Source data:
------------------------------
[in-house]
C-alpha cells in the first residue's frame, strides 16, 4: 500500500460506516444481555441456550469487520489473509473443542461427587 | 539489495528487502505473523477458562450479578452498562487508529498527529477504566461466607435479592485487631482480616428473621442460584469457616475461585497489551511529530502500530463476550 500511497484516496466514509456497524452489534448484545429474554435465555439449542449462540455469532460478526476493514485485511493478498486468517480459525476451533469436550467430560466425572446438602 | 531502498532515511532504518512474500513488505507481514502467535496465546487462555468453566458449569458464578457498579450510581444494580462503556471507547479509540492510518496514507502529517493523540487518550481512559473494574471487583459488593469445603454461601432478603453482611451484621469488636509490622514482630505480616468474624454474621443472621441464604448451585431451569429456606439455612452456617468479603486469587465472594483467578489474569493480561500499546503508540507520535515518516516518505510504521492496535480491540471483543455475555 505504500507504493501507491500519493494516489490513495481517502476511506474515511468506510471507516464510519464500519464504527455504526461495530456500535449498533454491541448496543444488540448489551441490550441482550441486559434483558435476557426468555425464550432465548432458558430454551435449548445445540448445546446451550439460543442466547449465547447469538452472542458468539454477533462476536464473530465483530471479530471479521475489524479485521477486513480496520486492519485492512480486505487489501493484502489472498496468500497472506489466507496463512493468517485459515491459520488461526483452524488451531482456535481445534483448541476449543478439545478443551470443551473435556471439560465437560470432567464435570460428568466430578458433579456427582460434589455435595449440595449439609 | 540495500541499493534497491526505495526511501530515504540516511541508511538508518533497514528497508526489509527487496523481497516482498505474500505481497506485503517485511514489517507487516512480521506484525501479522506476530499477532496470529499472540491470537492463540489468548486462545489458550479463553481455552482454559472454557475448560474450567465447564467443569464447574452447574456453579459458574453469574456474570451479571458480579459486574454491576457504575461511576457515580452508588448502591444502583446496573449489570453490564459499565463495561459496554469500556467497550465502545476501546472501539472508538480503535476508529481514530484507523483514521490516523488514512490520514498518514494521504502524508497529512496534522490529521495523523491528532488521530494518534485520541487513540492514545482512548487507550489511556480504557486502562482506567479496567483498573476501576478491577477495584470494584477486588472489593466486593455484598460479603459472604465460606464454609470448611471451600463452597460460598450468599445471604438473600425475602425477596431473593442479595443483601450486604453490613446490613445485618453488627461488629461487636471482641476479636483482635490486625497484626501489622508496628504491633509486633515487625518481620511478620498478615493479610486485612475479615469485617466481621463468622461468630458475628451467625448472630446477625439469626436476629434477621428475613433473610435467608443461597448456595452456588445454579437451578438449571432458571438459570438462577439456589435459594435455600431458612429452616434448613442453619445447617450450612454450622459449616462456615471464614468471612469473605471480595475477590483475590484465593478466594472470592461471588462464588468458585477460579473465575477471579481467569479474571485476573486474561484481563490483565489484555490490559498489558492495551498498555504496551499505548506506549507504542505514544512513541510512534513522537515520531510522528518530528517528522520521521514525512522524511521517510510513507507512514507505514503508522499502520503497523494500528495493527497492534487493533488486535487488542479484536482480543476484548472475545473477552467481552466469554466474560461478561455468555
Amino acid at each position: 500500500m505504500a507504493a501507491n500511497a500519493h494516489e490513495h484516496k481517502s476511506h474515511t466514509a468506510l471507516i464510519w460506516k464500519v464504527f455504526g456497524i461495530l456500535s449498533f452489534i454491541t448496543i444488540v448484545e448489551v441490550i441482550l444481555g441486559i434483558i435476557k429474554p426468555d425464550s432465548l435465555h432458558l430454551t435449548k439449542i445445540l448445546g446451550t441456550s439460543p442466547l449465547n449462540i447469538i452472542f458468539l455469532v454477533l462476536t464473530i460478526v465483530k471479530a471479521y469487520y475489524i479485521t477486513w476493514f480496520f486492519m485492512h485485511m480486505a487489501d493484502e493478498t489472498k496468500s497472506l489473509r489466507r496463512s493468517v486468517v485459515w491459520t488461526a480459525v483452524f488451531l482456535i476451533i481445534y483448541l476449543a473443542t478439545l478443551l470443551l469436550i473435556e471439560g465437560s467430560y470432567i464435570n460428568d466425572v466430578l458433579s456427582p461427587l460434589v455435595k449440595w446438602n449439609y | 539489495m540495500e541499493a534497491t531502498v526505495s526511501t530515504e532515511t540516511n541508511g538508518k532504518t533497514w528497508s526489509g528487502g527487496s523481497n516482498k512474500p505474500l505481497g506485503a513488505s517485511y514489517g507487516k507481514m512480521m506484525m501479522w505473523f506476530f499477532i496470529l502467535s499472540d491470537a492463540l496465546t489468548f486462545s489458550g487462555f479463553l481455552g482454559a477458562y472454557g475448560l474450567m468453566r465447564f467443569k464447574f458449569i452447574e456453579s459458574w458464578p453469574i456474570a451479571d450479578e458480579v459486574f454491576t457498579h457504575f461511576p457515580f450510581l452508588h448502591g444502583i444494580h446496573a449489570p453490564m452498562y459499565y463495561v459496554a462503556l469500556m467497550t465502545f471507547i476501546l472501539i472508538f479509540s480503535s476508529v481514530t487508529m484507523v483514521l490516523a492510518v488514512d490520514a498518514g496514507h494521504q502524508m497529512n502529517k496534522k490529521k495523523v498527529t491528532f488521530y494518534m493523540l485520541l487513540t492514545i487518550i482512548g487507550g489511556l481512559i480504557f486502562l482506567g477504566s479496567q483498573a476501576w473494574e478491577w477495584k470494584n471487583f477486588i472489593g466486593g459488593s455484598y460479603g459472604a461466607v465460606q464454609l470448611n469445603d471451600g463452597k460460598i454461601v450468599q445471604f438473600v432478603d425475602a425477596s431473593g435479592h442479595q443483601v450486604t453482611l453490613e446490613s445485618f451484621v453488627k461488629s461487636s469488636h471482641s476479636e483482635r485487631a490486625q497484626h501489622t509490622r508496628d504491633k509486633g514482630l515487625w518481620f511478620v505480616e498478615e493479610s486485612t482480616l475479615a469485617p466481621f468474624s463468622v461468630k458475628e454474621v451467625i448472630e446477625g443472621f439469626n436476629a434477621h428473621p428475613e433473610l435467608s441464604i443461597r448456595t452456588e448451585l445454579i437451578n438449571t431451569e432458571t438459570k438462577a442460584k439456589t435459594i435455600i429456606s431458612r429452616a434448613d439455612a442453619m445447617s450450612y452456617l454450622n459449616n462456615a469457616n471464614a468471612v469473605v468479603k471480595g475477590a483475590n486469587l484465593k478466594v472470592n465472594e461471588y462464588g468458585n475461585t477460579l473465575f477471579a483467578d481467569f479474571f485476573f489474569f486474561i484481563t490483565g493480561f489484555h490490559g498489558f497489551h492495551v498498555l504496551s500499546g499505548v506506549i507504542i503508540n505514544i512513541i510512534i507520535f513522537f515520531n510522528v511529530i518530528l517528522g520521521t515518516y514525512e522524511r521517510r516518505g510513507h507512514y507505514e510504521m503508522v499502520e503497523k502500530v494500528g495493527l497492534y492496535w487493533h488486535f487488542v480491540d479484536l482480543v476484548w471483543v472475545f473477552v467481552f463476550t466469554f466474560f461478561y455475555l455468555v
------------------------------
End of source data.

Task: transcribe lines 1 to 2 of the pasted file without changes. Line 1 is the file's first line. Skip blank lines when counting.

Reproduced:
[in-house]
C-alpha cells in the first residue's frame, strides 16, 4: 500500500460506516444481555441456550469487520489473509473443542461427587 | 539489495528487502505473523477458562450479578452498562487508529498527529477504566461466607435479592485487631482480616428473621442460584469457616475461585497489551511529530502500530463476550 500511497484516496466514509456497524452489534448484545429474554435465555439449542449462540455469532460478526476493514485485511493478498486468517480459525476451533469436550467430560466425572446438602 | 531502498532515511532504518512474500513488505507481514502467535496465546487462555468453566458449569458464578457498579450510581444494580462503556471507547479509540492510518496514507502529517493523540487518550481512559473494574471487583459488593469445603454461601432478603453482611451484621469488636509490622514482630505480616468474624454474621443472621441464604448451585431451569429456606439455612452456617468479603486469587465472594483467578489474569493480561500499546503508540507520535515518516516518505510504521492496535480491540471483543455475555 505504500507504493501507491500519493494516489490513495481517502476511506474515511468506510471507516464510519464500519464504527455504526461495530456500535449498533454491541448496543444488540448489551441490550441482550441486559434483558435476557426468555425464550432465548432458558430454551435449548445445540448445546446451550439460543442466547449465547447469538452472542458468539454477533462476536464473530465483530471479530471479521475489524479485521477486513480496520486492519485492512480486505487489501493484502489472498496468500497472506489466507496463512493468517485459515491459520488461526483452524488451531482456535481445534483448541476449543478439545478443551470443551473435556471439560465437560470432567464435570460428568466430578458433579456427582460434589455435595449440595449439609 | 540495500541499493534497491526505495526511501530515504540516511541508511538508518533497514528497508526489509527487496523481497516482498505474500505481497506485503517485511514489517507487516512480521506484525501479522506476530499477532496470529499472540491470537492463540489468548486462545489458550479463553481455552482454559472454557475448560474450567465447564467443569464447574452447574456453579459458574453469574456474570451479571458480579459486574454491576457504575461511576457515580452508588448502591444502583446496573449489570453490564459499565463495561459496554469500556467497550465502545476501546472501539472508538480503535476508529481514530484507523483514521490516523488514512490520514498518514494521504502524508497529512496534522490529521495523523491528532488521530494518534485520541487513540492514545482512548487507550489511556480504557486502562482506567479496567483498573476501576478491577477495584470494584477486588472489593466486593455484598460479603459472604465460606464454609470448611471451600463452597460460598450468599445471604438473600425475602425477596431473593442479595443483601450486604453490613446490613445485618453488627461488629461487636471482641476479636483482635490486625497484626501489622508496628504491633509486633515487625518481620511478620498478615493479610486485612475479615469485617466481621463468622461468630458475628451467625448472630446477625439469626436476629434477621428475613433473610435467608443461597448456595452456588445454579437451578438449571432458571438459570438462577439456589435459594435455600431458612429452616434448613442453619445447617450450612454450622459449616462456615471464614468471612469473605471480595475477590483475590484465593478466594472470592461471588462464588468458585477460579473465575477471579481467569479474571485476573486474561484481563490483565489484555490490559498489558492495551498498555504496551499505548506506549507504542505514544512513541510512534513522537515520531510522528518530528517528522520521521514525512522524511521517510510513507507512514507505514503508522499502520503497523494500528495493527497492534487493533488486535487488542479484536482480543476484548472475545473477552467481552466469554466474560461478561455468555